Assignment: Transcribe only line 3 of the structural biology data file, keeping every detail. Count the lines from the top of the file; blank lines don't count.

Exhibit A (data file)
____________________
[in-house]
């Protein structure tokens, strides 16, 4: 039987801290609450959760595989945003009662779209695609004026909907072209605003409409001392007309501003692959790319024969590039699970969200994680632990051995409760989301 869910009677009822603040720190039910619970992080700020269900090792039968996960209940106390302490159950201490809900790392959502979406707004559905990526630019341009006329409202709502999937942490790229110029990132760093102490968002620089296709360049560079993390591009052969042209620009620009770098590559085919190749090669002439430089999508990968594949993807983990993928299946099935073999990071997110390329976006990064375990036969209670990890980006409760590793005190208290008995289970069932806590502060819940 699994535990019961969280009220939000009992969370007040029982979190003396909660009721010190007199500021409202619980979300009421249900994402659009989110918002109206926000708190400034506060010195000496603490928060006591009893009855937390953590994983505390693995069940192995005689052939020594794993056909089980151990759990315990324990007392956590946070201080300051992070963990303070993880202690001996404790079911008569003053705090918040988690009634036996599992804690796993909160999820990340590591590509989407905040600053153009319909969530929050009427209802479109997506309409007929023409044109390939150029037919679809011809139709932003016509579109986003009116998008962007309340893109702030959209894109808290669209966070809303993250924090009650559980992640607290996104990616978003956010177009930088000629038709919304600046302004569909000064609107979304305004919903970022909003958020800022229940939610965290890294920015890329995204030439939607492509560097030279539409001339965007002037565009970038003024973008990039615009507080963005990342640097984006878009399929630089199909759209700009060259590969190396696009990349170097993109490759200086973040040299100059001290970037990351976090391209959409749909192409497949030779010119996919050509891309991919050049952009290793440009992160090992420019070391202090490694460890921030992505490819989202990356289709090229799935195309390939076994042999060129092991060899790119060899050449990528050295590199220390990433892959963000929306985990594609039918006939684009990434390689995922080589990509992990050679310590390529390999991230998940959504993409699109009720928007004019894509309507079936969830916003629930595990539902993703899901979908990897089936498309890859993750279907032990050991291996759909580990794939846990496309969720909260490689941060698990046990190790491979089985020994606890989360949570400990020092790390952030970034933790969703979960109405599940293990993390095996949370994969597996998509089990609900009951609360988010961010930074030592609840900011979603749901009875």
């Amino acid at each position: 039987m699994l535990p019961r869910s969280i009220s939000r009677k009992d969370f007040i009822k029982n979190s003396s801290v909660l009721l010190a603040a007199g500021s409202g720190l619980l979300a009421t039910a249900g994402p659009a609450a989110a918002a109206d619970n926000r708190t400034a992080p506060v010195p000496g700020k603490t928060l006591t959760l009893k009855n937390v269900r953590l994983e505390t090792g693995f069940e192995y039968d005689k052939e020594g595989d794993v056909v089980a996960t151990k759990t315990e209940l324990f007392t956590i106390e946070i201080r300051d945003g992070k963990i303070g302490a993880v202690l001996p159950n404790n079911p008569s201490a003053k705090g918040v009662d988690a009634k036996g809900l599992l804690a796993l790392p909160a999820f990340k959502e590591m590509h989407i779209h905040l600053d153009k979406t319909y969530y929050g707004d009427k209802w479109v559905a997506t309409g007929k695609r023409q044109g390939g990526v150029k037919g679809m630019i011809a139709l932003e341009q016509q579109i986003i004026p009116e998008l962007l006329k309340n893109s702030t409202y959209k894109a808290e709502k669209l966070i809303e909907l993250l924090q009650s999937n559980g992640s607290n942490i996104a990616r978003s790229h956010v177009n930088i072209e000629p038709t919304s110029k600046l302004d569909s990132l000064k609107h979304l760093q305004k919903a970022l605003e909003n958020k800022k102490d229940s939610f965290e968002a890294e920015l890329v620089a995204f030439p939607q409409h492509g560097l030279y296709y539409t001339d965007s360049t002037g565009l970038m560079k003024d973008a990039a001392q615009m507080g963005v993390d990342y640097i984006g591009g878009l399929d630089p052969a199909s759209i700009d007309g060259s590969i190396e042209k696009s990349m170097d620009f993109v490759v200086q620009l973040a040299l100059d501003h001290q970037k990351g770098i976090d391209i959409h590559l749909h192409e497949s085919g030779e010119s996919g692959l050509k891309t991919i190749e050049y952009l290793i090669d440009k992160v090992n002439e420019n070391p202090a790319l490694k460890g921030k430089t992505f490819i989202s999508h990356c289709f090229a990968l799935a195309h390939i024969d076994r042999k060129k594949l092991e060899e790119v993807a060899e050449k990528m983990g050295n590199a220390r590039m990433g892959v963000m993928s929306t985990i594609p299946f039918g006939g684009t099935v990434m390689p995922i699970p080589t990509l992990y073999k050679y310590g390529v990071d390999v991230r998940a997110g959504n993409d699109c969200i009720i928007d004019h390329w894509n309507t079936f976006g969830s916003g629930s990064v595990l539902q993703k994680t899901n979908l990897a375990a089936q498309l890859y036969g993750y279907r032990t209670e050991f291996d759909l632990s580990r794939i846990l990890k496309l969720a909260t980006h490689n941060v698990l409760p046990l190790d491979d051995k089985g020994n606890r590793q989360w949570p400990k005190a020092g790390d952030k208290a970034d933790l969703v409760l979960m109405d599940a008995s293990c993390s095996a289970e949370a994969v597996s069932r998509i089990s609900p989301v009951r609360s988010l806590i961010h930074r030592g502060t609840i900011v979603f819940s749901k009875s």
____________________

């Amino acid at each position: 039987m699994l535990p019961r869910s969280i009220s939000r009677k009992d969370f007040i009822k029982n979190s003396s801290v909660l009721l010190a603040a007199g500021s409202g720190l619980l979300a009421t039910a249900g994402p659009a609450a989110a918002a109206d619970n926000r708190t400034a992080p506060v010195p000496g700020k603490t928060l006591t959760l009893k009855n937390v269900r953590l994983e505390t090792g693995f069940e192995y039968d005689k052939e020594g595989d794993v056909v089980a996960t151990k759990t315990e209940l324990f007392t956590i106390e946070i201080r300051d945003g992070k963990i303070g302490a993880v202690l001996p159950n404790n079911p008569s201490a003053k705090g918040v009662d988690a009634k036996g809900l599992l804690a796993l790392p909160a999820f990340k959502e590591m590509h989407i779209h905040l600053d153009k979406t319909y969530y929050g707004d009427k209802w479109v559905a997506t309409g007929k695609r023409q044109g390939g990526v150029k037919g679809m630019i011809a139709l932003e341009q016509q579109i986003i004026p009116e998008l962007l006329k309340n893109s702030t409202y959209k894109a808290e709502k669209l966070i809303e909907l993250l924090q009650s999937n559980g992640s607290n942490i996104a990616r978003s790229h956010v177009n930088i072209e000629p038709t919304s110029k600046l302004d569909s990132l000064k609107h979304l760093q305004k919903a970022l605003e909003n958020k800022k102490d229940s939610f965290e968002a890294e920015l890329v620089a995204f030439p939607q409409h492509g560097l030279y296709y539409t001339d965007s360049t002037g565009l970038m560079k003024d973008a990039a001392q615009m507080g963005v993390d990342y640097i984006g591009g878009l399929d630089p052969a199909s759209i700009d007309g060259s590969i190396e042209k696009s990349m170097d620009f993109v490759v200086q620009l973040a040299l100059d501003h001290q970037k990351g770098i976090d391209i959409h590559l749909h192409e497949s085919g030779e010119s996919g692959l050509k891309t991919i190749e050049y952009l290793i090669d440009k992160v090992n002439e420019n070391p202090a790319l490694k460890g921030k430089t992505f490819i989202s999508h990356c289709f090229a990968l799935a195309h390939i024969d076994r042999k060129k594949l092991e060899e790119v993807a060899e050449k990528m983990g050295n590199a220390r590039m990433g892959v963000m993928s929306t985990i594609p299946f039918g006939g684009t099935v990434m390689p995922i699970p080589t990509l992990y073999k050679y310590g390529v990071d390999v991230r998940a997110g959504n993409d699109c969200i009720i928007d004019h390329w894509n309507t079936f976006g969830s916003g629930s990064v595990l539902q993703k994680t899901n979908l990897a375990a089936q498309l890859y036969g993750y279907r032990t209670e050991f291996d759909l632990s580990r794939i846990l990890k496309l969720a909260t980006h490689n941060v698990l409760p046990l190790d491979d051995k089985g020994n606890r590793q989360w949570p400990k005190a020092g790390d952030k208290a970034d933790l969703v409760l979960m109405d599940a008995s293990c993390s095996a289970e949370a994969v597996s069932r998509i089990s609900p989301v009951r609360s988010l806590i961010h930074r030592g502060t609840i900011v979603f819940s749901k009875s």